According to scientists, the new species was an ichthyosaur named Sclerocormus parviceps. It was a marine reptile dating to the Lower Triassic, and is completely different from other ichthyosaurs studied by the scientists so far.
Ichthyosaurs were marine reptiles that used to live at the same time as Earth's earliest dinosaurs. These creatures had dolphin-like forms - strong tail fin, long telltale snout and sleek body. But the new fossil showed that the animal had a stubby snout and a long tail - without the the big fin at the end.
Ichthyosaurs typically had ample teeth for catching food, but Sclerocormus parviceps is toothless. The researchers said that it is likely that its snout was built for sucking in food like a needle drawing blood.
The fossil dates to the time just after the Permian-Triassic event, which wiped out all marine species and the vast majority of terrestrial vertebrates. Scientists had always believed that it was slow going for marine reptiles rebounding from that period but the new fossil poses a strong challenge to this theory.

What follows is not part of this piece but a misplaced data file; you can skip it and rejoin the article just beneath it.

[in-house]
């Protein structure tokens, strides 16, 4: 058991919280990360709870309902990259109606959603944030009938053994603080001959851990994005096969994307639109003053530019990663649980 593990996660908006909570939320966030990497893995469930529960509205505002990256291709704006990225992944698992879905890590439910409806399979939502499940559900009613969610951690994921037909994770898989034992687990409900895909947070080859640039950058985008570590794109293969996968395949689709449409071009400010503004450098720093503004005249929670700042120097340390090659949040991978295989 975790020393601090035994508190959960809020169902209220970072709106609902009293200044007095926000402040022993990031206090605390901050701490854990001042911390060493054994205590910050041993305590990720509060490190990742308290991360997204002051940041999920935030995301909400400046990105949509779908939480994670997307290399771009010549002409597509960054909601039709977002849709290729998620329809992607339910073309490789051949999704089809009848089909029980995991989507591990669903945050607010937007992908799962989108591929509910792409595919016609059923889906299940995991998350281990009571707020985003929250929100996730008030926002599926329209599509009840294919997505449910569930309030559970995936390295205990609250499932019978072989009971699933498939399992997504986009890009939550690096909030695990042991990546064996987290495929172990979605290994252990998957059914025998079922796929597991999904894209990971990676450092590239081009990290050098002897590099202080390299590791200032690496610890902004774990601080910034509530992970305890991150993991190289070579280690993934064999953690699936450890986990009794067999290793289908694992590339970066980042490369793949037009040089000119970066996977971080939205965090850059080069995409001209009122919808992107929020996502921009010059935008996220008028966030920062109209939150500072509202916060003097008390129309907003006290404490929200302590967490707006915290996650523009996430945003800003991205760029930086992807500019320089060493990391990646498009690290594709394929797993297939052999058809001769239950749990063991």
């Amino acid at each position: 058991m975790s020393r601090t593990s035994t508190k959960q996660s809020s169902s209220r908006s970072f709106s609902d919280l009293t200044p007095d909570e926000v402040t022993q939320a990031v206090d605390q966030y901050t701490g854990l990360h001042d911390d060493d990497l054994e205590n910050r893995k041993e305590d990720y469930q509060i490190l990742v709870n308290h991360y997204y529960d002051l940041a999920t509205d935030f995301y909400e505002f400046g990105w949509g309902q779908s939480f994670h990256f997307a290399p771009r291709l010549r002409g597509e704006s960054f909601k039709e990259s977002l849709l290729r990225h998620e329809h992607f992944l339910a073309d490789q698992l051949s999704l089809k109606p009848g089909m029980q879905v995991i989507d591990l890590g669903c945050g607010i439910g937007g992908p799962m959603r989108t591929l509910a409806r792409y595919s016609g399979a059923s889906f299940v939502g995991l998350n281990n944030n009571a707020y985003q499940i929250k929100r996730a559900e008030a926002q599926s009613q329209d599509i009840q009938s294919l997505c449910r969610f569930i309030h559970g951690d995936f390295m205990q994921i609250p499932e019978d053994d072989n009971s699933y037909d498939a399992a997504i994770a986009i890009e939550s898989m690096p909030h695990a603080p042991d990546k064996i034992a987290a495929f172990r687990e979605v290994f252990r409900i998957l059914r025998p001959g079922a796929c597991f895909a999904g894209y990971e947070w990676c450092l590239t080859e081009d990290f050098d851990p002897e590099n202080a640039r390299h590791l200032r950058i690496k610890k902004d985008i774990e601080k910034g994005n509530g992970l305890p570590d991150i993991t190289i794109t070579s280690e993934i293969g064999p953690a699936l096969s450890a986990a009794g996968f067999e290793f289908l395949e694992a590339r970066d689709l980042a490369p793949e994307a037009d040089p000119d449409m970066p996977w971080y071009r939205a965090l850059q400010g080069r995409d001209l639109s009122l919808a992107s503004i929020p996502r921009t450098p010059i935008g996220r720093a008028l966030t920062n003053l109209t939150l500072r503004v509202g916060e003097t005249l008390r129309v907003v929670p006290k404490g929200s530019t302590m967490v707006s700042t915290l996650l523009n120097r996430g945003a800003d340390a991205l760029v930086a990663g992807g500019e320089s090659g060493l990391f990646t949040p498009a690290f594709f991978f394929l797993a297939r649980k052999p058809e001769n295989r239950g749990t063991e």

"Sclerocormus tells us that ichthyosauriforms evolved and diversified rapidly at the end of the Lower Triassic period," said study co-author Olivier Rieppel, of The Field Museum, in a statement.
"We don't have many marine reptile fossils from this period," Rieppel added, "so this specimen is important because it suggests that there's diversity that hasn't been uncovered yet."
Rieppel said the new reptile offered a clue into the real-world evolution in action. "Darwin's model of evolution consists of small, gradual changes over a long period of time, and that's not quite what we're seeing here," he said. "These ichthyosauriforms seem to have evolved very quickly, in short bursts of lots of change, in leaps and bounds."